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‘SBP to pause interest-rate increases to preserve economic recovery’

SBP - 'SBP to pause interest-rate increases to preserve economic recovery'

ISLAMABAD: State Bank of Pakistan (SBP) Governor Reza Baqir has said that the central bank will pause interest-rate increase to preserve economic recovery after delivering Asia’s boldest hikes since September.

In an interview with Bloomberg, Baqir said, “We are going to take a pause to first look at the effects of the tightening we have already done…Fiscal policy has been very complementary and is also withdrawing stimulus so a coordinated macroeconomic response, we think, will be number one to sustain recovery and keep inflation broadly in check.”

A wider current-account deficit, faster inflation and stronger economic growth are factors that could get the State Bank of Pakistan to resume its rate hike journey, he said. Despite the rate increases, Baqir expects the economy to grow 5 percent in fiscal year ending June, after expanding 4 percent a year ago.

The SBP has raised rates by a cumulative 275 basis points in three moves since September to tame the region’s fastest inflation and check a larger-than-anticipated gap of $5 billion in the November print of current account — the broadest measure of trade.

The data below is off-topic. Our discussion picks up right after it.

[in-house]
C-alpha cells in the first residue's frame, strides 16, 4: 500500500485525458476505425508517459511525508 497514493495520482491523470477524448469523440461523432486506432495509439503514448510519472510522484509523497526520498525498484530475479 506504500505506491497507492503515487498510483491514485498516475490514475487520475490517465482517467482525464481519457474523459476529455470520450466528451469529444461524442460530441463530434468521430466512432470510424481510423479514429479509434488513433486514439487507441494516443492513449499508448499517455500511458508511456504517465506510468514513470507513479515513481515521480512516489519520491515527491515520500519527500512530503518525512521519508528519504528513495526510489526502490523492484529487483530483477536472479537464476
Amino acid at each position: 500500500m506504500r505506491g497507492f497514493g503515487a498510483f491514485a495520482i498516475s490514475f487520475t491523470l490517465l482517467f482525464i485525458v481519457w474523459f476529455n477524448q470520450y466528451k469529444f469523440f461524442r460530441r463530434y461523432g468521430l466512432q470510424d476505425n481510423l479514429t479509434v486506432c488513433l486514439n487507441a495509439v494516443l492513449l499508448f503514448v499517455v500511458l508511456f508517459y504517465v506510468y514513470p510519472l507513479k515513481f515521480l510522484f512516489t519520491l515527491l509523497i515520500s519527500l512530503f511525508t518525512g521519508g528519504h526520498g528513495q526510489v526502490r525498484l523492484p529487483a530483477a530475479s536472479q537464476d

That’s taken a toll on the rupee, which has been the worst performer for the past six months among 13 Asian currencies tracked by Bloomberg. The pressure on the rupee is going to dwindle once demand drops, Baqir said.

Baqir said the extent of the weakening has been “overstated” and the pressure on the rupee will ease as demand for the dollar falls in the local market “The recent weakening of the rupee, which is about 10% since this calendar year, overstates the extent of the weakening because we transition from a fixed exchange rate to a market-based exchange rate system in June 2019,” he said.

He believed that this economic recovery and the global developments including recoveries around the world, and supply chain disruption have caused a sharp hike in global commodity prices which has pushed up current account deficit as well as inflation in Pakistan. “We estimate the 60 to 70 percent increase in current account deficit is due to the global commodity prices,” he stated.

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